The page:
|You probably all know the song, but do you know the story behind it?
It is the 21st July 1821, George IV has just been crowned king, and my great-grandmother is in labour. Her husband is absent, not unknown for the time. Moans and screams come from the bedchamber as Alfred struggles into the world.
As the front door opens the midwife calls "It's a boy!"
"It's a clock!" Herbert shouts back as he struggles to get the large package through the low door. It was not only 'too tall for the shelf', it was also too tall for the ceiling. "Fetch me a carpenter, woman."
The carpenter came and shortened the base of the clock so that it would stand in pride of place in the hall. "There you go mate. Now it fits. That'll be two bob please mister."
The doctor came to check the babe. "I'm sorry to say that his legs are ill formed. He will always be short in stature. That will be two guineas for my services."
For the first five years the clock kept excellent time. During this time Alfred made good progress but never got to a good height. Alfred loved the clock and would insist a servant lifted him so he could wind it himself. Then it was time for the boy to go away to school. The servants took over the winding, and once, when it was forgotten, the boy was sent home sick. It was never forgotten again.
When Alfred moved on to University, Oxford of course, he forgot about his precious clock in a round of revelry and debauchery. The clock chimed, not on the hour, but each time Alfred committed a cardinal sin. The family got little sleep during that period. Alfred joined the army and each time the clock was knocked he was injured.
He went through his life tied to the darned clock. As Alfred approached his 90th birthday he made one particular servant solely responsible for the winding. His life depended on the clock ticking away happily. He had seen in the new century and seen out Victoria. He wanted to live forever.
Then it happened. The clock was not wound. As it slowed, Alfred struggled to breathe. When it stopped, so did Alfred. This is when the song ends ... but not our story.
Remember, Alfred wanted to live forever. And he did through the clock. The time of his death was ten to two in the early morning. The clock retained an evil grin on its face.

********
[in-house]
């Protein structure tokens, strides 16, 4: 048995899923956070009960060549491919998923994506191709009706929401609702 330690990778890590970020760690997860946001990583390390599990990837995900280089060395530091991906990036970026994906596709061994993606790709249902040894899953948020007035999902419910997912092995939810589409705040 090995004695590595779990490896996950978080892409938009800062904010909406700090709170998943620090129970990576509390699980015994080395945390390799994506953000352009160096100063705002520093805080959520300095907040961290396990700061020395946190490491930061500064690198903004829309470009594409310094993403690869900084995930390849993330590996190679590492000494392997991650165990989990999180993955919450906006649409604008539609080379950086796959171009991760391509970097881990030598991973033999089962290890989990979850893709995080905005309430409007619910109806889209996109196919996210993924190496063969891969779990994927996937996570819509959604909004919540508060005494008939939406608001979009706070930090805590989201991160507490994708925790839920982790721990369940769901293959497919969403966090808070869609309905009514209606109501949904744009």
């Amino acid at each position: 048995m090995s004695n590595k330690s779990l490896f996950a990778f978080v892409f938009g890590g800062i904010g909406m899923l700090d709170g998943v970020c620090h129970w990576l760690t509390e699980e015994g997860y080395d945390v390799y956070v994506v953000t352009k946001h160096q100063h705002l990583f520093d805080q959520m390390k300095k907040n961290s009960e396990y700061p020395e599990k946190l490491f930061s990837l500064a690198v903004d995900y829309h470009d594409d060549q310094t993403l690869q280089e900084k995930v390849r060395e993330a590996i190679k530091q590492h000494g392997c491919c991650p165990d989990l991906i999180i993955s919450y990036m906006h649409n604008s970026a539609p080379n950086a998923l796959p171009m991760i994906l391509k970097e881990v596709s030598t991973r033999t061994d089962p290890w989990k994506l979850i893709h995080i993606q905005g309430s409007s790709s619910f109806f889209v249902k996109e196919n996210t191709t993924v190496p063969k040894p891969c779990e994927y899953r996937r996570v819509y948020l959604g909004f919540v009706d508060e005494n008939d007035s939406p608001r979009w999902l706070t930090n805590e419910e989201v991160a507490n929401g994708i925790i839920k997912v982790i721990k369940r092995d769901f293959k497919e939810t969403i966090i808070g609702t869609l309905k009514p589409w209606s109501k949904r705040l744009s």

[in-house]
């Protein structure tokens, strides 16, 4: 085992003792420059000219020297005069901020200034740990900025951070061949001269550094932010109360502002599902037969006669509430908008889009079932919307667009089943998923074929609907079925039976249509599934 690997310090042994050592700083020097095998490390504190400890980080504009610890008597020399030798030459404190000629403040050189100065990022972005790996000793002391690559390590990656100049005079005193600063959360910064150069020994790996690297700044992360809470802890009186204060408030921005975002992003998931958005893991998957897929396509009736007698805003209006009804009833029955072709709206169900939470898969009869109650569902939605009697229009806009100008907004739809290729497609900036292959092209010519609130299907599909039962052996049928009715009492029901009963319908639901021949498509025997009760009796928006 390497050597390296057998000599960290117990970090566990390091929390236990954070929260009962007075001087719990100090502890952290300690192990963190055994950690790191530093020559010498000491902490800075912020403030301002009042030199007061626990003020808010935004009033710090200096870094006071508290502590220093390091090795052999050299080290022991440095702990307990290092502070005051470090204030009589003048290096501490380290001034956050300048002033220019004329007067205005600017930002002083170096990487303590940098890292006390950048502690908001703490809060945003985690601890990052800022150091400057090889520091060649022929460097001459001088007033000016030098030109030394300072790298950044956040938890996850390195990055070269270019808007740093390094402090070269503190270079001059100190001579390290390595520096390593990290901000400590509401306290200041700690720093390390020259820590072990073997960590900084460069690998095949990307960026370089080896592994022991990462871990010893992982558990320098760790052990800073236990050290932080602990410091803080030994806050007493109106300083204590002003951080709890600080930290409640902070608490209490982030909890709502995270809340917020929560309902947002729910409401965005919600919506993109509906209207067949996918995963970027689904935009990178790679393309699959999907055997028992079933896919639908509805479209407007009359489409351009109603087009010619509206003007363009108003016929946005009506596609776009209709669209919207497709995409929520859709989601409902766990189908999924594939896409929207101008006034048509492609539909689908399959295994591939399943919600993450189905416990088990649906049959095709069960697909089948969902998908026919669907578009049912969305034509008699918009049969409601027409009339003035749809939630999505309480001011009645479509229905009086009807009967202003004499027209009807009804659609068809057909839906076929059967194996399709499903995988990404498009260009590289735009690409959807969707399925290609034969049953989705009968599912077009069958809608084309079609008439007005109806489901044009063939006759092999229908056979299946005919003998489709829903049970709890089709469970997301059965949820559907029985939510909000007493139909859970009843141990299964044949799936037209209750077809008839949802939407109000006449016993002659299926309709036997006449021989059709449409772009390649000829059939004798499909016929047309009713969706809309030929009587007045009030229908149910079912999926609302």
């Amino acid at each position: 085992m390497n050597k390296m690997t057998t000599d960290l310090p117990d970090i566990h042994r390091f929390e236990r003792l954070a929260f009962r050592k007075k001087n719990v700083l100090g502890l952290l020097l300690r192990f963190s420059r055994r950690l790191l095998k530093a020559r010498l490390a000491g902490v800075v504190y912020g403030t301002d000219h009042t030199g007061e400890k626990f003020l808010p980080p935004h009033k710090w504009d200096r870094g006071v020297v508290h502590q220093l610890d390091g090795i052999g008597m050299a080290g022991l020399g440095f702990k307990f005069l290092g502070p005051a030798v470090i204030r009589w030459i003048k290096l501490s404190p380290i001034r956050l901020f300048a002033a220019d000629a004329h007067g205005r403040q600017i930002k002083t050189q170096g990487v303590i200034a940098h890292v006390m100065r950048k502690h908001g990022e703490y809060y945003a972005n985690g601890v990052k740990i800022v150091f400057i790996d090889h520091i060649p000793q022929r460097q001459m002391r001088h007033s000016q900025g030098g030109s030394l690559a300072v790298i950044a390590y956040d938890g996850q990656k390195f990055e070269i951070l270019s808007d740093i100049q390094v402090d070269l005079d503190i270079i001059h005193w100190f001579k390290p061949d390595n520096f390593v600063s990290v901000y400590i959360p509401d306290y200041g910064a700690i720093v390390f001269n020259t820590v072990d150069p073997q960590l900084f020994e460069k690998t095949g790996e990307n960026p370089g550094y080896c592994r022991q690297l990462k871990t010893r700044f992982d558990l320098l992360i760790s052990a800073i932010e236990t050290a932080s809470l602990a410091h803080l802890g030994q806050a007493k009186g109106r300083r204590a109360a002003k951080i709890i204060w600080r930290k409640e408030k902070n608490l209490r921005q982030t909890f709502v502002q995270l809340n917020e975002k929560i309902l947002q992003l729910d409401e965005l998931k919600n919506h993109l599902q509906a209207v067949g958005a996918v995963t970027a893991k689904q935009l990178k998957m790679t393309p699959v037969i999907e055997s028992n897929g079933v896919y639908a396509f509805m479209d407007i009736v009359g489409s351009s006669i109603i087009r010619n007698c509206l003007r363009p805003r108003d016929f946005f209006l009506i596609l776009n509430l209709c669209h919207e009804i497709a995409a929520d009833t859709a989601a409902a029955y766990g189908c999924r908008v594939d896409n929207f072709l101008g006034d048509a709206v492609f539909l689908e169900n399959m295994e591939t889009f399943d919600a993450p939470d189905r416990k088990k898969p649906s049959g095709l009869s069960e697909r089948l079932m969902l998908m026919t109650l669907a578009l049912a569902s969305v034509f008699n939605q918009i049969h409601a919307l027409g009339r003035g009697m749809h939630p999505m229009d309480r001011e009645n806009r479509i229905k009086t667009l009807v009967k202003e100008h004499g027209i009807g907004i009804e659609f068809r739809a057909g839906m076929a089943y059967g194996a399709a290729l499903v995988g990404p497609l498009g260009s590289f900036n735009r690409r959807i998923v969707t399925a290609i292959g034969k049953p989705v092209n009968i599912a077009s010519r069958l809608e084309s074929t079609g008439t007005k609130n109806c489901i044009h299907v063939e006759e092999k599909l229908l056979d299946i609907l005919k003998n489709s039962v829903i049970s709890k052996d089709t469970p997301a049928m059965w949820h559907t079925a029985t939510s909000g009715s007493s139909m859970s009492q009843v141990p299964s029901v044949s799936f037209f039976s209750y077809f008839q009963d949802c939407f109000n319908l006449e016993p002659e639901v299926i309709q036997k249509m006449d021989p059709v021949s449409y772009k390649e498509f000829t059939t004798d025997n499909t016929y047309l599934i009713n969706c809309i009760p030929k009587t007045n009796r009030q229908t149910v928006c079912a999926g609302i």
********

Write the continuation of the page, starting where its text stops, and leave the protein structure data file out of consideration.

The problems started the day of the funeral. Of course, the entire household were in attendance. It was the first time in years, if not centuries, that the house stood empty. The clock chose this time to throw itself down, blocking the door. Uncle Willy and Fred the chauffeur had to climb in through the attic window to gain entry. As they stood it up it grinned that wicked grin and gave out a whirring, groaning noise.
From then on nights were disturbed by clanking pendulum chains until Willy removed them. He instantly regretted that as he tripped over them on his way to the cellar and fell headlong down the steps, breaking his back.
One day as Auntie was staring at the evil face of the clock she heard a loud 'BOING' and a spring shot from the clock, piercing her heart. As she lay dying the clock ticked the seconds until she breathed her last.
Twelve family members met their death at the hands of the evil timepiece. Whenever I visited I kept my distance. Finally, at a family meeting, held well away from the house, a decision was made. We drew straws. I was the chosen one. I filled the bottle with petrol and rammed home the cloth. Once lit, I lobbed the cocktail through the window nearest to the clock.
The flames caught the curtains and I heard Alfred's scream. Soon the flames engulfed the entire house. Nobody called the fire brigade. The house was left to burn.
I returned next day to check things out. There amid the rubble and ashes the clock stood tall, it's chimes ringing out a grim message. "You can't kill me, I will live forever."